“I had a dove, and the sweet dove died;
And I have thought it died of grieving;
O, what could it grieve for? Its feet were tied
With a single thread of my own hand’s weaving.. ”
The Sweet Dove Died does feel quite different to other Pym novels I think; there are I felt, touches of Elizabeth Taylor at times. There is less cosiness and rather more sharpness to this novel -and although there is mention of a jumble sale there are not the usual collection of either clergymen or anthropologists.
At an antique fair the ageing elegantly dressed Leonora Eyre meets antique dealer Humphrey and his nephew James. Leonora is fragile and flirtatious with a love of Victoriana and beautiful things. Humphrey is instantly attracted to Leonora – while she is far more interested in James, despite the big age difference between them. Although Leonora’s intentions never progress beyond a small chaste kiss on the cheek – having done with “all that sort of thing” – she quickly places herself at the centre of James’s life.
“Leonora had had romantic experiences in practically all the famous gardens of Europe, beginning with the Grossner gardens in Dresden where, as a schoolgirl before the war, she had been picked up by a White Russian prince. And yet nothing had come of these pickings up; she had remained unmarried, one could almost say untouched. It was all a very far cry from the dusty little park where she and James now walked.”
Leonora takes it upon herself to help James manage the storing of his furniture, buys him expensive gifts – and contrives to evict her tenant so she can move James into the vacant flat above her, upon his return from Spain. However unknown to Leonora, just before James leaves on his Spanish trip, he meets the young and bookish Phoebe, young, badly dressed and sexually liberated, Phoebe is a very different kind of woman. When Leonora realises that in order to keep James under her spell she needs to dispense with young Phoebe, her critical eye appraises her as being no threat. However Leonora has not reckoned on wicked young American, Ned, who follows James back from Spain, and who is also quite adept at weaving a spell.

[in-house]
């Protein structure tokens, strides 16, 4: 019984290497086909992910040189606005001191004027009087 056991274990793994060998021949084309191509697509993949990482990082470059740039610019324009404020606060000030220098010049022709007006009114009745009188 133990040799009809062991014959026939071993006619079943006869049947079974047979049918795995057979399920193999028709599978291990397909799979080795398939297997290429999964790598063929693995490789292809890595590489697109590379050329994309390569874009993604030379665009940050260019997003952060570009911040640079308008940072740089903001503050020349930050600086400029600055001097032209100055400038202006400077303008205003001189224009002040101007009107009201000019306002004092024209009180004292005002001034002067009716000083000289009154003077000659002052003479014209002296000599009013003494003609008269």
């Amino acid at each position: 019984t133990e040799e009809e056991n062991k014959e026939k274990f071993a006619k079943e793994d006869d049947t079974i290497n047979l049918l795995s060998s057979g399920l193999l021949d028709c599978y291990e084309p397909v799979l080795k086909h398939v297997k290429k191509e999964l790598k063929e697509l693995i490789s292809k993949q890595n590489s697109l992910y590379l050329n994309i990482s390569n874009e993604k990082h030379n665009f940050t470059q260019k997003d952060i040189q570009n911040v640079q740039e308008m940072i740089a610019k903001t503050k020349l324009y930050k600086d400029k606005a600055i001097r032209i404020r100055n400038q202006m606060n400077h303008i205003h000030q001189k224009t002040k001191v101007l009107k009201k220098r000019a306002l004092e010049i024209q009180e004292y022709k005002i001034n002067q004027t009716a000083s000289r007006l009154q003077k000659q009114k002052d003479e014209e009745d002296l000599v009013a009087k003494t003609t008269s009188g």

Leonora is a wonderfully dreadful character, self-absorbed and blind to her own faults, she judges all other women against herself and under her gaze they just don’t measure up. Leonora is unaware how really quite like her friend Meg she is, Meg nursing an impossible affection for her friend Colin – who is gay. Old fashioned, slightly fussy Humphrey’s romantic intentions continue, although he is not unaware of Leonora’s preference for his nephew – and Leonora is quite happy to use Humphrey for a pleasant evening out.
I really enjoyed my re-reading of this Barbara Pym novel – I actually fairly gulped it down this time. Leonora is not totally unsympathetic – although there were moments when I wanted to slap her slightly – she is hard to like. Many of the characters in this novel are manipulative or deluded, and it is in this that we see Pym’s superb sharpness. Those lines of Keats – quoted at the start of the book and even referred to by Ned, give the story real poignancy.